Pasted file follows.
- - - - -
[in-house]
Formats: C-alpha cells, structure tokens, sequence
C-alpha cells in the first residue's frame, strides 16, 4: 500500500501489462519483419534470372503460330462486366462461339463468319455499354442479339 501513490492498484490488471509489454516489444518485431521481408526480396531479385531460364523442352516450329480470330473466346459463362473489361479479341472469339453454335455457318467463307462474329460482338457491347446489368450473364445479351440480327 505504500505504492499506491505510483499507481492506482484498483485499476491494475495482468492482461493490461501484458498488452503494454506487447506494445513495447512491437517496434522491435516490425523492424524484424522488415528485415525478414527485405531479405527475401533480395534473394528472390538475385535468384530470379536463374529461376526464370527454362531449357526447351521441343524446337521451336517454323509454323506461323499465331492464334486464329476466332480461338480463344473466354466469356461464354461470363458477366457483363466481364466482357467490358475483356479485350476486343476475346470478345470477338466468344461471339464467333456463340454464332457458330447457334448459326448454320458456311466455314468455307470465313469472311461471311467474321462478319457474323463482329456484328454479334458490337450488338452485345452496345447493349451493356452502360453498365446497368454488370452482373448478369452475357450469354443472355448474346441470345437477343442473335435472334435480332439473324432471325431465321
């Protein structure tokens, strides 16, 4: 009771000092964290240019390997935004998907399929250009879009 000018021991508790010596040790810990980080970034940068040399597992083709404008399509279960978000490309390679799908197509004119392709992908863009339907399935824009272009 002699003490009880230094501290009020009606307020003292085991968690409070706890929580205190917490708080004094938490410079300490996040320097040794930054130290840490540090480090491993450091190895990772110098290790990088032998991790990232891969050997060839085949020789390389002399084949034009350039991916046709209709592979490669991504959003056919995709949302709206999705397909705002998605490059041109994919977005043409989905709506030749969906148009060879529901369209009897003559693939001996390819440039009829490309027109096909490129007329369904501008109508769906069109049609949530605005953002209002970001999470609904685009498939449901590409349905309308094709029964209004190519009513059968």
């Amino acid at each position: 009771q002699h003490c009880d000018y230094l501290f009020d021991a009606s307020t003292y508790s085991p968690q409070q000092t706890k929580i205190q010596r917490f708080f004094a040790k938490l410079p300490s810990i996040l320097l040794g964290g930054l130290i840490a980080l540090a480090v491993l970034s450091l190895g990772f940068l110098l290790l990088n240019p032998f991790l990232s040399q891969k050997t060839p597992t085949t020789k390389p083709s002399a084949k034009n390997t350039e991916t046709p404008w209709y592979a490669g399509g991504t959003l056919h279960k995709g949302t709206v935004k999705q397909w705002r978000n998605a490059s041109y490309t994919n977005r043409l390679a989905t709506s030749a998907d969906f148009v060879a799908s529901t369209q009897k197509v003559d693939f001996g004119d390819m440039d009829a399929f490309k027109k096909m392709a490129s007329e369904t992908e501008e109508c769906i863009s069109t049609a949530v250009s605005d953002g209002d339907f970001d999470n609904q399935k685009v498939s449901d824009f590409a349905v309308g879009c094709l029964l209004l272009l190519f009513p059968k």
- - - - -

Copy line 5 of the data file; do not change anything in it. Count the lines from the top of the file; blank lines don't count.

């Amino acid at each position: 009771q002699h003490c009880d000018y230094l501290f009020d021991a009606s307020t003292y508790s085991p968690q409070q000092t706890k929580i205190q010596r917490f708080f004094a040790k938490l410079p300490s810990i996040l320097l040794g964290g930054l130290i840490a980080l540090a480090v491993l970034s450091l190895g990772f940068l110098l290790l990088n240019p032998f991790l990232s040399q891969k050997t060839p597992t085949t020789k390389p083709s002399a084949k034009n390997t350039e991916t046709p404008w209709y592979a490669g399509g991504t959003l056919h279960k995709g949302t709206v935004k999705q397909w705002r978000n998605a490059s041109y490309t994919n977005r043409l390679a989905t709506s030749a998907d969906f148009v060879a799908s529901t369209q009897k197509v003559d693939f001996g004119d390819m440039d009829a399929f490309k027109k096909m392709a490129s007329e369904t992908e501008e109508c769906i863009s069109t049609a949530v250009s605005d953002g209002d339907f970001d999470n609904q399935k685009v498939s449901d824009f590409a349905v309308g879009c094709l029964l209004l272009l190519f009513p059968k």